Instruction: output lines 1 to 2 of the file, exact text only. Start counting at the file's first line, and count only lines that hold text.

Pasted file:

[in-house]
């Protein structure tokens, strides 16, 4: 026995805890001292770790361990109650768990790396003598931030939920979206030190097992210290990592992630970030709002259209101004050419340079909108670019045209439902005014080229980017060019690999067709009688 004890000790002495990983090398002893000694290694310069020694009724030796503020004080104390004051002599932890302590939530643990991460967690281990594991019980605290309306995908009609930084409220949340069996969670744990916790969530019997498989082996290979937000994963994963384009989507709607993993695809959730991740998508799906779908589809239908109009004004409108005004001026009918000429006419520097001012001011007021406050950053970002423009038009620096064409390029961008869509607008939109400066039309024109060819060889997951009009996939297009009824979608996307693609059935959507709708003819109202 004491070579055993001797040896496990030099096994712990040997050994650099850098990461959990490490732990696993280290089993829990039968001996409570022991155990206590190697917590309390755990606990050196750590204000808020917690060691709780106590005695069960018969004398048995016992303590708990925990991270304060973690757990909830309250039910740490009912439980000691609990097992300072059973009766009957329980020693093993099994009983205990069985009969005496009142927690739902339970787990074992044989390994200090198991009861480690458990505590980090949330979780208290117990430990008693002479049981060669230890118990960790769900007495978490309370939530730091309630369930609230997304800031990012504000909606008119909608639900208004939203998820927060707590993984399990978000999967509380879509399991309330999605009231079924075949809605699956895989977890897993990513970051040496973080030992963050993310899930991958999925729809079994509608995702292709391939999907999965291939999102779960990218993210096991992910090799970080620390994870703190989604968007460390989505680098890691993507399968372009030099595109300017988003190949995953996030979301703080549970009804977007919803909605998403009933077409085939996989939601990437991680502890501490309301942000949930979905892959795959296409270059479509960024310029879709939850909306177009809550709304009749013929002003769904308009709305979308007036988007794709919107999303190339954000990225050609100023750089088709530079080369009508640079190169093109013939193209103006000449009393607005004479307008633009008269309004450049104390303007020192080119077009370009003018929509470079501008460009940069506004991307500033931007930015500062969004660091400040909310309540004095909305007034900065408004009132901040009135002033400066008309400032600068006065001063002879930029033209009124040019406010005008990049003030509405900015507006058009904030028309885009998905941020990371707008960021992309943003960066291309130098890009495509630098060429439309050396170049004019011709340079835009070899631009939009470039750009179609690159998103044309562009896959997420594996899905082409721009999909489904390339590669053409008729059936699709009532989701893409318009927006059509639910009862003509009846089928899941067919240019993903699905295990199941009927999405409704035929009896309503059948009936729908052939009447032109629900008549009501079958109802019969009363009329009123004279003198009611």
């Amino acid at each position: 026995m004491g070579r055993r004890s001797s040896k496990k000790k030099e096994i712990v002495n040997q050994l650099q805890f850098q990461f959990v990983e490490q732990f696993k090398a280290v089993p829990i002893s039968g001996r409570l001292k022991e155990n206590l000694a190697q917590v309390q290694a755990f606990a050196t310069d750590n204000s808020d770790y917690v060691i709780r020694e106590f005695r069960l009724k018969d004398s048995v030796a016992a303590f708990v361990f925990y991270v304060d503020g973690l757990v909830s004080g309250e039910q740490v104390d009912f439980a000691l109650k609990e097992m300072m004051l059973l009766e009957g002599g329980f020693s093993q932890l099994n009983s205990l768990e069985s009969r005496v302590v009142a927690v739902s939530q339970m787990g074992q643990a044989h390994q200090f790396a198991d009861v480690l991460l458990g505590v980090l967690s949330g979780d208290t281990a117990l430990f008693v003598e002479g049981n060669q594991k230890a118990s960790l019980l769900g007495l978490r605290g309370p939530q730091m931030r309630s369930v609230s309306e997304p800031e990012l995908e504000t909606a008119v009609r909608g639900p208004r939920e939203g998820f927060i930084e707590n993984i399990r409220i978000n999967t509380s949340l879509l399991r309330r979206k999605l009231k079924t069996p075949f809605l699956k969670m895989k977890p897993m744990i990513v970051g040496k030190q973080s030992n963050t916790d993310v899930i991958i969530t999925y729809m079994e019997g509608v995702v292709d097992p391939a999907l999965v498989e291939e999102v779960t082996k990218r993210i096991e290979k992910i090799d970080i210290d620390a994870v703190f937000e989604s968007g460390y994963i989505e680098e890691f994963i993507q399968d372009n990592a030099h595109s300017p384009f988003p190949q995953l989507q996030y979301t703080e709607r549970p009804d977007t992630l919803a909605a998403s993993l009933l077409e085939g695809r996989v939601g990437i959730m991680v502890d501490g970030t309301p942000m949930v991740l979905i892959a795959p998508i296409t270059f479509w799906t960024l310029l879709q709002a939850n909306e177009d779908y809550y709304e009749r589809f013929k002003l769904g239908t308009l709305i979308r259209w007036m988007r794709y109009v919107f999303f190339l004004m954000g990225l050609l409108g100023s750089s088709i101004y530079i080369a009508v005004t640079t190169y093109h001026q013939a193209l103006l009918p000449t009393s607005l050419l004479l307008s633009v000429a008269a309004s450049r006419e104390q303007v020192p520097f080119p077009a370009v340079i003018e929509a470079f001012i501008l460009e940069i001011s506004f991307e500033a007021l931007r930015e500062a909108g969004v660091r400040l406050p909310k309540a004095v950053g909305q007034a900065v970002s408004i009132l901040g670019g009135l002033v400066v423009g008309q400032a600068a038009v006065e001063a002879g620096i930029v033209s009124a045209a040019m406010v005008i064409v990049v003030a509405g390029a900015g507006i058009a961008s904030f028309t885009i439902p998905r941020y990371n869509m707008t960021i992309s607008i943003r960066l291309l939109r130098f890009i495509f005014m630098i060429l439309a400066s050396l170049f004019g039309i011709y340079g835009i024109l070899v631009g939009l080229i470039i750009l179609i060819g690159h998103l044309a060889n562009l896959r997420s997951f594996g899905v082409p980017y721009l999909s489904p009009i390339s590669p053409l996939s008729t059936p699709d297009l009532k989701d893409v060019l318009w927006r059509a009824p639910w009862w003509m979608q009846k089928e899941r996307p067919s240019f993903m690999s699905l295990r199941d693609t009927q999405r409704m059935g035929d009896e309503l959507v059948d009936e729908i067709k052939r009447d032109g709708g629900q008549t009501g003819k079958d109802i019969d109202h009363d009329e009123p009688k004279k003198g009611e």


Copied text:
[in-house]
């Protein structure tokens, strides 16, 4: 026995805890001292770790361990109650768990790396003598931030939920979206030190097992210290990592992630970030709002259209101004050419340079909108670019045209439902005014080229980017060019690999067709009688 004890000790002495990983090398002893000694290694310069020694009724030796503020004080104390004051002599932890302590939530643990991460967690281990594991019980605290309306995908009609930084409220949340069996969670744990916790969530019997498989082996290979937000994963994963384009989507709607993993695809959730991740998508799906779908589809239908109009004004409108005004001026009918000429006419520097001012001011007021406050950053970002423009038009620096064409390029961008869509607008939109400066039309024109060819060889997951009009996939297009009824979608996307693609059935959507709708003819109202 004491070579055993001797040896496990030099096994712990040997050994650099850098990461959990490490732990696993280290089993829990039968001996409570022991155990206590190697917590309390755990606990050196750590204000808020917690060691709780106590005695069960018969004398048995016992303590708990925990991270304060973690757990909830309250039910740490009912439980000691609990097992300072059973009766009957329980020693093993099994009983205990069985009969005496009142927690739902339970787990074992044989390994200090198991009861480690458990505590980090949330979780208290117990430990008693002479049981060669230890118990960790769900007495978490309370939530730091309630369930609230997304800031990012504000909606008119909608639900208004939203998820927060707590993984399990978000999967509380879509399991309330999605009231079924075949809605699956895989977890897993990513970051040496973080030992963050993310899930991958999925729809079994509608995702292709391939999907999965291939999102779960990218993210096991992910090799970080620390994870703190989604968007460390989505680098890691993507399968372009030099595109300017988003190949995953996030979301703080549970009804977007919803909605998403009933077409085939996989939601990437991680502890501490309301942000949930979905892959795959296409270059479509960024310029879709939850909306177009809550709304009749013929002003769904308009709305979308007036988007794709919107999303190339954000990225050609100023750089088709530079080369009508640079190169093109013939193209103006000449009393607005004479307008633009008269309004450049104390303007020192080119077009370009003018929509470079501008460009940069506004991307500033931007930015500062969004660091400040909310309540004095909305007034900065408004009132901040009135002033400066008309400032600068006065001063002879930029033209009124040019406010005008990049003030509405900015507006058009904030028309885009998905941020990371707008960021992309943003960066291309130098890009495509630098060429439309050396170049004019011709340079835009070899631009939009470039750009179609690159998103044309562009896959997420594996899905082409721009999909489904390339590669053409008729059936699709009532989701893409318009927006059509639910009862003509009846089928899941067919240019993903699905295990199941009927999405409704035929009896309503059948009936729908052939009447032109629900008549009501079958109802019969009363009329009123004279003198009611």